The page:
• Felt is a nonwoven textile, formed by the action of moisture, friction and heat on animal hairs or fibres. The fibres lie in a random way, and do not criss-cross each other in a regular pattern, as in a woven fabric.
  • Each fibre has scales covering its surface: when these become wet, they open up, standing away from the length of the fibre.
  • Using friction (rubbing) causes the fibres to become meshed together in a random fashion, as the scales interlock and prevent the fibres from separating.
  • Heat causes the fibres to shorten and shrink. However, heat must not be applied until the fibres are well entangled, otherwise they shorten and shrink away from each other.
  • The process of wool felting is not reversible.

[edit] Properties of Felt

  • Felt is a textile which cannot be unpicked into constituent fibres or yarns
  • Felt does not fray
  • Felt is resistant to wear
  • Felt is a good insulator
  • Felt is not affected by temperature
  • Felt can absorb moisture without changing shape
  • Felt can absorb sounds

Uses for traditional Wool Felt

  • Covering for yurt or ger - the home of nomadic tribesmen
  • Inners for boots worn in Arctic conditions
  • Traditional cloaks for shepherds
  • Pads on the hammers in a piano

[edit] Modern nonwoven textiles

These can be made by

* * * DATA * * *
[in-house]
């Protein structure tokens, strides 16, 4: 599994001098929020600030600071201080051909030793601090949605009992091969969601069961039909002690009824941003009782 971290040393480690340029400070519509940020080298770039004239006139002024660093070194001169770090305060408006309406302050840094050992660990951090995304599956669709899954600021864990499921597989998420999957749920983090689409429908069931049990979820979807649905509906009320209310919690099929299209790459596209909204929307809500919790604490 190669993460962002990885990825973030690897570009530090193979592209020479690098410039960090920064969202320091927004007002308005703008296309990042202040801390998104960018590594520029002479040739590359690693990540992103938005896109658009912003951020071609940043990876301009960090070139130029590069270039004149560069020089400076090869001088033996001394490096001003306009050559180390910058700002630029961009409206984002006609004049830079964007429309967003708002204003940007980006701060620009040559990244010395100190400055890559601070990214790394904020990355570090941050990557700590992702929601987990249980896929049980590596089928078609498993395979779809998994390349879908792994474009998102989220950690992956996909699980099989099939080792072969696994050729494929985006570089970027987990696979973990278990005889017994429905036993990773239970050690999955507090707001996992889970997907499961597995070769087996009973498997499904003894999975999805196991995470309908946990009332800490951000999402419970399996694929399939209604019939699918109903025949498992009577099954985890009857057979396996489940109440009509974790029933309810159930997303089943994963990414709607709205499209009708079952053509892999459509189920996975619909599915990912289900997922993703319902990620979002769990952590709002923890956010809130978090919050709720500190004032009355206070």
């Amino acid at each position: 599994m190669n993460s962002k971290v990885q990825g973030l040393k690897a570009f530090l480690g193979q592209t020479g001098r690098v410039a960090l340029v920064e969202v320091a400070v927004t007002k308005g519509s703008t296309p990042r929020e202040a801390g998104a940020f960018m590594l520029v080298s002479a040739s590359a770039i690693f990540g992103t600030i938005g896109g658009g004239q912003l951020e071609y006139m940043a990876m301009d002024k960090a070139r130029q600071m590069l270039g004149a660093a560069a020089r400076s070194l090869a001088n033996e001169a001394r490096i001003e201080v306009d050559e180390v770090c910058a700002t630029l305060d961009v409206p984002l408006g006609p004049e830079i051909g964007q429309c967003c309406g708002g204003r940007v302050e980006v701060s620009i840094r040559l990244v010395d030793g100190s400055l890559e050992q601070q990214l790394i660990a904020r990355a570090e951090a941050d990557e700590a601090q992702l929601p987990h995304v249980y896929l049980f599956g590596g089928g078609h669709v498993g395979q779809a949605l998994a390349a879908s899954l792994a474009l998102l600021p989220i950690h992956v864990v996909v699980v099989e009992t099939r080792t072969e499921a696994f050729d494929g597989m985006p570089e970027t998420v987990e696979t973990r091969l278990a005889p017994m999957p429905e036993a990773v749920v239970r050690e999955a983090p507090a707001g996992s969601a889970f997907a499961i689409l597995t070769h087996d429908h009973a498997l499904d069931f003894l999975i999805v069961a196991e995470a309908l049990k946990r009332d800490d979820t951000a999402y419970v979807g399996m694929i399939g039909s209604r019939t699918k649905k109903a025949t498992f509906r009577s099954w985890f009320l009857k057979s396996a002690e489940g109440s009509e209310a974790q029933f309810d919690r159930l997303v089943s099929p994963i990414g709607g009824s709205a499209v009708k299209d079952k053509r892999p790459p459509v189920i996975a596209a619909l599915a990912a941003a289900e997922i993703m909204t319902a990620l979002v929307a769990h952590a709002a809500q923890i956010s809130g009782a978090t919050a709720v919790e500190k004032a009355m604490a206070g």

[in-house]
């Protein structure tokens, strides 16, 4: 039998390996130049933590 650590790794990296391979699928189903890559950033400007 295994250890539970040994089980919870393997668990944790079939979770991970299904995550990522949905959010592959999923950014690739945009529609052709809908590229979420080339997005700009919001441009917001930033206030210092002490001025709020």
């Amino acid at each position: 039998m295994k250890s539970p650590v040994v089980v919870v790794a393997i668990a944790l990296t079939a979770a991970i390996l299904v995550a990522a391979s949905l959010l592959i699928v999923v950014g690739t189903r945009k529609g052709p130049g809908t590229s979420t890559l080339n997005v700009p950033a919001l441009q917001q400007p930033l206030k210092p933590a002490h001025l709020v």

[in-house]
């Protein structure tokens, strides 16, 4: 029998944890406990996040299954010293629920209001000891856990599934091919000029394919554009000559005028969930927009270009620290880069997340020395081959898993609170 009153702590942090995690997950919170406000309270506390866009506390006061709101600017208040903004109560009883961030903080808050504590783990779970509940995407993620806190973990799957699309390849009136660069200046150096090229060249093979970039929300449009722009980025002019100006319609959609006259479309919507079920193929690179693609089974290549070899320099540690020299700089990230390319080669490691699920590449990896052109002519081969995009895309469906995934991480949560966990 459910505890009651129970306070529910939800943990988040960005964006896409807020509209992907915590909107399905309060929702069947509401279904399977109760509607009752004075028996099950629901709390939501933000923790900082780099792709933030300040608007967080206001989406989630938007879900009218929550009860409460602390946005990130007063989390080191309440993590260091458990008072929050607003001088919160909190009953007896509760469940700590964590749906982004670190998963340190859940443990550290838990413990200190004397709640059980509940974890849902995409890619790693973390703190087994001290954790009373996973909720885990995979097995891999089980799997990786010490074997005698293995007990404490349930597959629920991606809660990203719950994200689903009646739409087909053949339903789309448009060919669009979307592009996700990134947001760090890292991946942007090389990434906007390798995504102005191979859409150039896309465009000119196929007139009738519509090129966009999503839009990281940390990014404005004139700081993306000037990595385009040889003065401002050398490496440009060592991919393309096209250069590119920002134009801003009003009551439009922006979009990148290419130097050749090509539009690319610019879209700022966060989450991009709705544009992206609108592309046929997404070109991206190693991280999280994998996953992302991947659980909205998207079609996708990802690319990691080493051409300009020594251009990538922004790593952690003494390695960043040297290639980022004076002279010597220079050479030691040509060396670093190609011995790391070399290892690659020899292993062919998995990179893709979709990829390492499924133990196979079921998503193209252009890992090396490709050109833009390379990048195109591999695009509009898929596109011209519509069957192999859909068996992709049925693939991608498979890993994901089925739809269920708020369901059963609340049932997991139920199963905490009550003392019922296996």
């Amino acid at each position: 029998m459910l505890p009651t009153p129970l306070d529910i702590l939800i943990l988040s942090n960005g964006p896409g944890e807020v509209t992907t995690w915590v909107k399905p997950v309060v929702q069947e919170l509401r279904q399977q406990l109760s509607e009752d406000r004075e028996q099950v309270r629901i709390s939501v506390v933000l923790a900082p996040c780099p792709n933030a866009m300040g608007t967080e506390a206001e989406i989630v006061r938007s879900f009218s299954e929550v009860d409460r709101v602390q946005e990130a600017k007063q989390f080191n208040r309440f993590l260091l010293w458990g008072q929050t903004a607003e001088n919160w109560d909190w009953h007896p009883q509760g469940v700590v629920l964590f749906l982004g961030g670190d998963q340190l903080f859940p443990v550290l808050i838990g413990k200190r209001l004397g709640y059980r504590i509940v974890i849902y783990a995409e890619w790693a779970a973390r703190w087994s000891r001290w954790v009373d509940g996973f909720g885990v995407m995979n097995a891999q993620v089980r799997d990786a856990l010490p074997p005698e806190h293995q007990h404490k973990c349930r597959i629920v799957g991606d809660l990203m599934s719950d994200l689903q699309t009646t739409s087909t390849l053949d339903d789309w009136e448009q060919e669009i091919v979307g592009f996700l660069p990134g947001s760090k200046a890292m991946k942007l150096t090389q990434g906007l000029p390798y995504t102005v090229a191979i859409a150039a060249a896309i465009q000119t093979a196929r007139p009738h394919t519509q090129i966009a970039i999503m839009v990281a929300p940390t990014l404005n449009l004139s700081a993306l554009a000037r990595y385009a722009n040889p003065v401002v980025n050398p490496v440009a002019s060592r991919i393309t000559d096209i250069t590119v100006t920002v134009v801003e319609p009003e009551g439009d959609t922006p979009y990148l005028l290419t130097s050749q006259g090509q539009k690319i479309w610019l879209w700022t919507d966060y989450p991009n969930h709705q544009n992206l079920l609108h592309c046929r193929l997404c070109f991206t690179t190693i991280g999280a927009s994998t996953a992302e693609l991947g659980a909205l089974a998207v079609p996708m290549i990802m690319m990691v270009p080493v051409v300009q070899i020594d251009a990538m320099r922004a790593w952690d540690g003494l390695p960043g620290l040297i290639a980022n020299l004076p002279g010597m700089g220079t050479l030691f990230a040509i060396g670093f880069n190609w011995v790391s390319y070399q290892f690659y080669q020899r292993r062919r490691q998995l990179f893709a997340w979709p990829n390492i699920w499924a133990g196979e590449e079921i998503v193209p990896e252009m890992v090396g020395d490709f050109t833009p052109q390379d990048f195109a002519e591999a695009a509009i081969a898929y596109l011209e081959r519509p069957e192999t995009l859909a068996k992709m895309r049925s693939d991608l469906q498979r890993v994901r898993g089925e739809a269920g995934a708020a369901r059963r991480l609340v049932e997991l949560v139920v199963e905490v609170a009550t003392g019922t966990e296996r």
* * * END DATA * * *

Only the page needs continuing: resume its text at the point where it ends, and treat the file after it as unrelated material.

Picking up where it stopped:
• Holding randomly arranged fibres together either by
    • using a chemical bonding agent in a wet mix of fibres, then drying the fabric , or
    • pressing the randomly arranged fibres together with a molten glue
    • punching barbed needles repeatedly into traditional woollen batts, which entangles the fibres (see The embellisher Section 4, Techniques 2.5)

Uses for modern nonwoven materials

  • “Vilene” type interfacing for garments
  • nappy liners
  • frost protection fabric for garden plants

[edit] How to Make Felt

Steps in Feltmaking using prepared wool tops

  1. Preparing the surface
  2. Laying out the batt
  3. Hardening process
  4. Fulling process
  5. Washing
  6. Finishing

Hardening and fulling may not be distinguishable from each other, and are a part of a continuous process bringing the felt to a density suitable for the purpose at hand.


[edit] Using Half Felt

[edit] Site

It is advisable to choose a suitable place for making felt, as it requires access to a supply of water; and the same water may end up over you, or on the floor. The surface should be at a comfortable height so that your back is not compromised. If a suitable surface cannot be found, then using the floor may be the answer, although your knees will suffer to begin with.

[edit] Materials

  • Wool tops in chosen colours
  • Spray bottle containing a weak solution of warm washing up liquid and water
  • Source of hot water